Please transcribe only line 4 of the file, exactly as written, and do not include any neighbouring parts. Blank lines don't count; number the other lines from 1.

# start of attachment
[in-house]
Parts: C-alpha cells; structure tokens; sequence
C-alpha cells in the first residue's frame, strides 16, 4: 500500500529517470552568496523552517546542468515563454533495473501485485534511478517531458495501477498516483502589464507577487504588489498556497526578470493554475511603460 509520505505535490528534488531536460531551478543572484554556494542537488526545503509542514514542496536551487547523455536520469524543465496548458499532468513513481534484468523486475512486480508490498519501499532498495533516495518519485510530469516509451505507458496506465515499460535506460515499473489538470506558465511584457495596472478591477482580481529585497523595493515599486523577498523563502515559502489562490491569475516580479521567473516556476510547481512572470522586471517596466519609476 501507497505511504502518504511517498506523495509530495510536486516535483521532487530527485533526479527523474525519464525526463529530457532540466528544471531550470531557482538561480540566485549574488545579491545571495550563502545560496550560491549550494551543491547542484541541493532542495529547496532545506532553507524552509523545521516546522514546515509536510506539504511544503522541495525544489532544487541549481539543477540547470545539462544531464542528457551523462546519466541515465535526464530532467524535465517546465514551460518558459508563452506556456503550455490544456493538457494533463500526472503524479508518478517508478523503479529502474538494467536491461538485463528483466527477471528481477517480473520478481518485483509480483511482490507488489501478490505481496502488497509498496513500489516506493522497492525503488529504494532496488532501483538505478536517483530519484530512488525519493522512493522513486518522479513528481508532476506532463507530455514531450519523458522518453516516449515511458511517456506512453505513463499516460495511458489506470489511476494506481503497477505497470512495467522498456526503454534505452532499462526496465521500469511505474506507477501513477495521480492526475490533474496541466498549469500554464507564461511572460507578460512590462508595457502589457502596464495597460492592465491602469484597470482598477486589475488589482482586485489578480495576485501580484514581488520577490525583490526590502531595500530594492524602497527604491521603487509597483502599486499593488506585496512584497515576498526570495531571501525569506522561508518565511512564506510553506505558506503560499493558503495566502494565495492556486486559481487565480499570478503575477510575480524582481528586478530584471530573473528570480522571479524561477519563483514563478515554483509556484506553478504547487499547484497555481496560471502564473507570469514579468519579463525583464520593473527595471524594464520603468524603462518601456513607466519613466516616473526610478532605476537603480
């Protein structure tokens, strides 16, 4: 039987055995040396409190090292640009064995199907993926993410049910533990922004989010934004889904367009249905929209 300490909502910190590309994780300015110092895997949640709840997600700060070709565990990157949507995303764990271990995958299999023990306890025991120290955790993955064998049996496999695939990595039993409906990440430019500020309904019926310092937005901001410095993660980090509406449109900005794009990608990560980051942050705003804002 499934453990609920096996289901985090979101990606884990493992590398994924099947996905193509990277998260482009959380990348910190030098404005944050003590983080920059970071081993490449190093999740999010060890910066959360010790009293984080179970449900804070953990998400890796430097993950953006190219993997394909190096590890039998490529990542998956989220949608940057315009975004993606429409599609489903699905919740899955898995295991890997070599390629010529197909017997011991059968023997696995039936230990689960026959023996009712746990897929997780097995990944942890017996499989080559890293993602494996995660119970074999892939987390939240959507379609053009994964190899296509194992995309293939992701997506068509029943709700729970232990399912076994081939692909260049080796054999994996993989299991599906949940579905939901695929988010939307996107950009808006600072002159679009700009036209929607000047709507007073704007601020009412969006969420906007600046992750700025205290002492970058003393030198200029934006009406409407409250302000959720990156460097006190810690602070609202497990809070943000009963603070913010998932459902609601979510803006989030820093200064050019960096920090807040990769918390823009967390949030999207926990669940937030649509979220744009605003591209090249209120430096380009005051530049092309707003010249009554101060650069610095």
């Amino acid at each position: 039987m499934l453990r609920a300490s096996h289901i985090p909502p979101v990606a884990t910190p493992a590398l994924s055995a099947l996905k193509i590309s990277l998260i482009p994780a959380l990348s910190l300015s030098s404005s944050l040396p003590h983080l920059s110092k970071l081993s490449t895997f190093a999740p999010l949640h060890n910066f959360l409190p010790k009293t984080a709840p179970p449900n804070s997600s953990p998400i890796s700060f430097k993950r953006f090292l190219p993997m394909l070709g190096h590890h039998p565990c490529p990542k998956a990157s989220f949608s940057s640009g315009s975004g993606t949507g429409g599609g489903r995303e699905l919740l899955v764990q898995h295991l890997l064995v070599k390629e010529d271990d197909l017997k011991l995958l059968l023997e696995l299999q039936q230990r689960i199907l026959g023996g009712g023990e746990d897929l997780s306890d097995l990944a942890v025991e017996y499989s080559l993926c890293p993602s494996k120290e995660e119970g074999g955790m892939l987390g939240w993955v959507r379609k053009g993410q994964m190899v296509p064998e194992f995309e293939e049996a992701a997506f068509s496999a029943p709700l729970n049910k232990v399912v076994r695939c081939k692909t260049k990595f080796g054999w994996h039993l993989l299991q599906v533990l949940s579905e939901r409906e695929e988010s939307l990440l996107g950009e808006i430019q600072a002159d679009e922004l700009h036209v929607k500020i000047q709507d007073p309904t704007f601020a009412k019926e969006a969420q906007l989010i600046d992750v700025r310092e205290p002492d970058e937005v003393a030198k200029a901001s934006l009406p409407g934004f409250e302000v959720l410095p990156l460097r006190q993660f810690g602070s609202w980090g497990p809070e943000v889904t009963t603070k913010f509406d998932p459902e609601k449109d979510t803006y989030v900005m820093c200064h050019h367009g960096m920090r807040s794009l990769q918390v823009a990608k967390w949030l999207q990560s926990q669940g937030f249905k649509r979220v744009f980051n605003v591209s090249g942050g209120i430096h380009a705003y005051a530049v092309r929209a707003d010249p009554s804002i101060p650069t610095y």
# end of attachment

């Protein structure tokens, strides 16, 4: 039987055995040396409190090292640009064995199907993926993410049910533990922004989010934004889904367009249905929209 300490909502910190590309994780300015110092895997949640709840997600700060070709565990990157949507995303764990271990995958299999023990306890025991120290955790993955064998049996496999695939990595039993409906990440430019500020309904019926310092937005901001410095993660980090509406449109900005794009990608990560980051942050705003804002 499934453990609920096996289901985090979101990606884990493992590398994924099947996905193509990277998260482009959380990348910190030098404005944050003590983080920059970071081993490449190093999740999010060890910066959360010790009293984080179970449900804070953990998400890796430097993950953006190219993997394909190096590890039998490529990542998956989220949608940057315009975004993606429409599609489903699905919740899955898995295991890997070599390629010529197909017997011991059968023997696995039936230990689960026959023996009712746990897929997780097995990944942890017996499989080559890293993602494996995660119970074999892939987390939240959507379609053009994964190899296509194992995309293939992701997506068509029943709700729970232990399912076994081939692909260049080796054999994996993989299991599906949940579905939901695929988010939307996107950009808006600072002159679009700009036209929607000047709507007073704007601020009412969006969420906007600046992750700025205290002492970058003393030198200029934006009406409407409250302000959720990156460097006190810690602070609202497990809070943000009963603070913010998932459902609601979510803006989030820093200064050019960096920090807040990769918390823009967390949030999207926990669940937030649509979220744009605003591209090249209120430096380009005051530049092309707003010249009554101060650069610095």